Once the command to provide a data signal to the computer peripheral is received, these signals relating to data and control signals are separated. The data signals are assembled or compressed into data packet signals in a data packet encoder 56. Similarly, the control signals are assembled or compressed to provide control packet signals in a control packet encoder 58. The control packet signals are indicative of a status change in one of the seven (7) standard status signals utilized in RS232-C connectors. The seven (7) standard status change signals include CD (Carrier Detect), DTR (Data Terminal Ready), GND (Signal Ground), DSR (Data Set Ready), RTS (Request to Send), CTS (Clear to Send), and RI/+5V (Ring Indicator/+5V). The data packet signals and control packet signals generated by the data packet encoder and control packet encoder are a modified form of the IBM BISYNC ENCODING method known in the art. Specifically, the encoding and decoding (compression/decompression) is accomplished in accordance with the packet structures identified in FIG. 6.
Before a data packet signal is generated, the data signal is examined 60 to determine whether the data byte contains sufficient information to warrant compression into a data packet signal for transmission. Typically, if a data signal has less than 1K of information, the data signal is maintained in a buffer for the purposes of combining this signal with a second data signal so as to efficiently transfer data. While the first data signal is maintained in a buffer, a timer is initiated to determine how long the first data signal has been stored in the buffer. If a second data signal is not provided to the buffer for combination with the first data signal before a maximum data signal storage time is achieved, then the first data signal is compressed into a data packet signal and transferred from the buffer to a packet output scheduler 62. Otherwise, if the time-out is not reached, the first data signal is combined with subsequent data signals in an effort to reach the 1K limit. Once the 1K limit is realized, the combined data signals are compressed and provided to the packet output scheduler. The 1K limit can be changed based upon the requirements of the method.
With regard to the control packet signal, these signals have priority over the data packet signals and therefore are provided directly to the packet output scheduler once the control packet signals are generated.
The packet output scheduler 62 is connected to an infrared transmitter of the pen-based computer 12. After receiving the control packet signal and data packet signal, the packet scheduler determines whether the data packet signals and control packet signal can be sent to the computer receptacle unit. The packet output scheduler does this by continuously sending infrared signals indicative of the pen-based computer's readiness to send the signals to the computer receptacle unit 10. In a preferred embodiment of the present invention, the computer receptacle unit will transmit an infrared signal in response to the pen-based computer infrared signal. The computer receptacle unit infrared signal instructs the packet output scheduler to send the control packet signal and data packet signal that are ready for transmission. Thereafter these signals are sent by the infrared transmitter of the pen-based computer and received by the infrared receiver of the computer receptacle unit.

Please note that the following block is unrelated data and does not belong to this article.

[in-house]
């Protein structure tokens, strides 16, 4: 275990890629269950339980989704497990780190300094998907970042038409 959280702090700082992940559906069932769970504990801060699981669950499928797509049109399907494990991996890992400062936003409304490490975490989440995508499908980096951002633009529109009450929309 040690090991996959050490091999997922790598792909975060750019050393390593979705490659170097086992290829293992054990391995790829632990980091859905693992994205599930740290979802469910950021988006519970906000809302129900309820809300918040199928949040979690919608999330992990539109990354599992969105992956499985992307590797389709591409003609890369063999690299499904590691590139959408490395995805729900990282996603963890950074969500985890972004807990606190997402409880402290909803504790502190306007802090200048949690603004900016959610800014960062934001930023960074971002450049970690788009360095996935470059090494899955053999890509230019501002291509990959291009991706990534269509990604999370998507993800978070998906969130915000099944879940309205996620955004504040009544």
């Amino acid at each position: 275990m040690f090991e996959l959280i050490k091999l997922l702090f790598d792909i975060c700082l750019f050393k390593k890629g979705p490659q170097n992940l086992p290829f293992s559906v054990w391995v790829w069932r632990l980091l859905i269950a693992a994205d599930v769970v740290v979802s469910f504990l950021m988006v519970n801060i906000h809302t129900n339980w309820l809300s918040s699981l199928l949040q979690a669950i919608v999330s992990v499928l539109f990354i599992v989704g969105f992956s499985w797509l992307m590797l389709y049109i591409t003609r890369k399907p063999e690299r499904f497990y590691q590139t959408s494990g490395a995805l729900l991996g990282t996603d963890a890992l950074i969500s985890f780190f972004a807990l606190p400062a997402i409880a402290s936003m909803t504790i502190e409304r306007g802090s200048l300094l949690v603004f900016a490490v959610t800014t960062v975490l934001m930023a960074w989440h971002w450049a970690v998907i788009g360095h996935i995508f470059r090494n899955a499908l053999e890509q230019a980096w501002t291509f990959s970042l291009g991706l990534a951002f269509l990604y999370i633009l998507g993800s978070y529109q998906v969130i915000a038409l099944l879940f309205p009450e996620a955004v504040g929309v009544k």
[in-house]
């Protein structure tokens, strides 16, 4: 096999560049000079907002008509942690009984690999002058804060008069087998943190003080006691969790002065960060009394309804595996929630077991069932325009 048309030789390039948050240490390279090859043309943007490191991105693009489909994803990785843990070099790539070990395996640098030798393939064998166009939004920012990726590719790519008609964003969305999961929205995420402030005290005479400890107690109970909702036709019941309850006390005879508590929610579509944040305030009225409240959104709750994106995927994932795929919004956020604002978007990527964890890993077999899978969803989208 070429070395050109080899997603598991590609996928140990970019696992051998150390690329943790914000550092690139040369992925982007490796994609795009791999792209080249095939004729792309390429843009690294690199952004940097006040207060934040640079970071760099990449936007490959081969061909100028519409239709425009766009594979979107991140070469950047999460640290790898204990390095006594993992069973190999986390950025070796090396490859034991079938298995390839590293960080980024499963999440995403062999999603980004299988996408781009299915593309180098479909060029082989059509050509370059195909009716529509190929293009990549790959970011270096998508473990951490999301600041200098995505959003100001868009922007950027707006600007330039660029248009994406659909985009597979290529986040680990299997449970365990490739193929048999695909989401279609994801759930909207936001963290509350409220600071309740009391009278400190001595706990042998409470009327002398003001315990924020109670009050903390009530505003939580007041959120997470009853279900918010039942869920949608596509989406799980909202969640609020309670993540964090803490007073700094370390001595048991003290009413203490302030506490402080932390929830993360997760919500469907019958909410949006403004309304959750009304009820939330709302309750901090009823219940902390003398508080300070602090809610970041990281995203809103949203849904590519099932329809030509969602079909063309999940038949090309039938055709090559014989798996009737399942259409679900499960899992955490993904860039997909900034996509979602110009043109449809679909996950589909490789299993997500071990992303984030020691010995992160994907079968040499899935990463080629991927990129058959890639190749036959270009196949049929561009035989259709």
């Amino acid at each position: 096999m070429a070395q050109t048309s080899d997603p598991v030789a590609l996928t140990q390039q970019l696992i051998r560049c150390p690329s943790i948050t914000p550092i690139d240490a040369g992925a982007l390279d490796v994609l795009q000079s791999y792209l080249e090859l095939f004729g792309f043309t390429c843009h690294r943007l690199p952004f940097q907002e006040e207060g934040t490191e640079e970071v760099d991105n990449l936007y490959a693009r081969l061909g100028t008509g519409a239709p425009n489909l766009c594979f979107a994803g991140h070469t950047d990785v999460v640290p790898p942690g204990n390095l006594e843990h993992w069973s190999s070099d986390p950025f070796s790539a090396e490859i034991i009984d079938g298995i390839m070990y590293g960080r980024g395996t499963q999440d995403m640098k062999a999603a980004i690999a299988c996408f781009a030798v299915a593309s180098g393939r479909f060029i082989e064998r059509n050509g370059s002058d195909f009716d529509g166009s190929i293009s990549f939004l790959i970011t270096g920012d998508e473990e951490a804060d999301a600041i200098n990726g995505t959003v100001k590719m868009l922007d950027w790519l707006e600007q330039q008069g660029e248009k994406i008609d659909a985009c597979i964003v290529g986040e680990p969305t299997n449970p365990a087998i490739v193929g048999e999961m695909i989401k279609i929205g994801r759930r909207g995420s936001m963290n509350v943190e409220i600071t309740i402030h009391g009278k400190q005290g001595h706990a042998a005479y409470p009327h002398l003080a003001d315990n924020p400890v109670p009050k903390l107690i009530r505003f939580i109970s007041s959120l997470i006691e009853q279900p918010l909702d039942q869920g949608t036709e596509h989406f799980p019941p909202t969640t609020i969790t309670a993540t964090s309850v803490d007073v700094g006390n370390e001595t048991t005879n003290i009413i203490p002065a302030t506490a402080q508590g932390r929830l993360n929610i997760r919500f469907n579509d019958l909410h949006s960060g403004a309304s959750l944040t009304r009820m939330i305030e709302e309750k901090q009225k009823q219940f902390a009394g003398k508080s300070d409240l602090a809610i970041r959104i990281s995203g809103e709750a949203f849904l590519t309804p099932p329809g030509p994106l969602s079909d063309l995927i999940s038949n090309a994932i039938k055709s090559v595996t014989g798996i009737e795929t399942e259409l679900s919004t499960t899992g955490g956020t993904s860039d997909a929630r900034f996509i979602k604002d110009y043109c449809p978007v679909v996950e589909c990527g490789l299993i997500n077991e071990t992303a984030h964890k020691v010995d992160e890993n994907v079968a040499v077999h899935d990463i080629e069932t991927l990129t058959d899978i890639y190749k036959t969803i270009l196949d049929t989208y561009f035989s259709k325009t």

In addition to generating the data packet signals, the packet output scheduler 62 of the pen-based computer also generates a checksum signal which accompanies the control packet signal and data packet signal. As is known in the art, the checksum signal is indicative of the characteristics of the control and data packet signals. The checksum signal is transmitted with the control and data packet signals via the infrared transmitter of the pen-based computer. The infrared receiver of the computer receptacle unit receives the control packet signal and the data packet signal including the checksum signal. The control and data packet signals received by the computer receptacle unit are analyzed and an error signal is generated by the computer receptacle unit. As is known in the art, the computer receptacle unit compares the checksum signal with the error signal it has just generated. If the checksum signal and error signal are equivalent, then a proper data and control packet signal transmission was achieved. However, if the checksum signal and error signal are not equal, then the computer receptacle unit transmits a request 64 to the pen-based computer asking that the signals which were just sent, be retransmitted because all of the information was not transmitted in an error-free manner.
Once the control packet signal and data packet signal have been transmitted in an error-free manner, these signals are decompressed in a packet decoder 66 to conform with the RS232 Serial 9-Pin configuration to provide a data information signal and a plurality of control information signals. The data packet signal and plurality of control information signals are temporarily stored in a buffer 68 and then separated 70. The data information signal is then transmitted via the transmit data line (TXD) 72 of the RS232 configuration. Likewise, the control information signals are provided on respective channels of the RS232 connector configuration such that the request to send signal is provided on the RTS line and the data terminal ready signal is sent on the DTR line of the RS232 connector 74. These signals are transmitted via their respective channels through the connector to the computer peripheral and the data and control signals received by the computer peripheral can be acted on.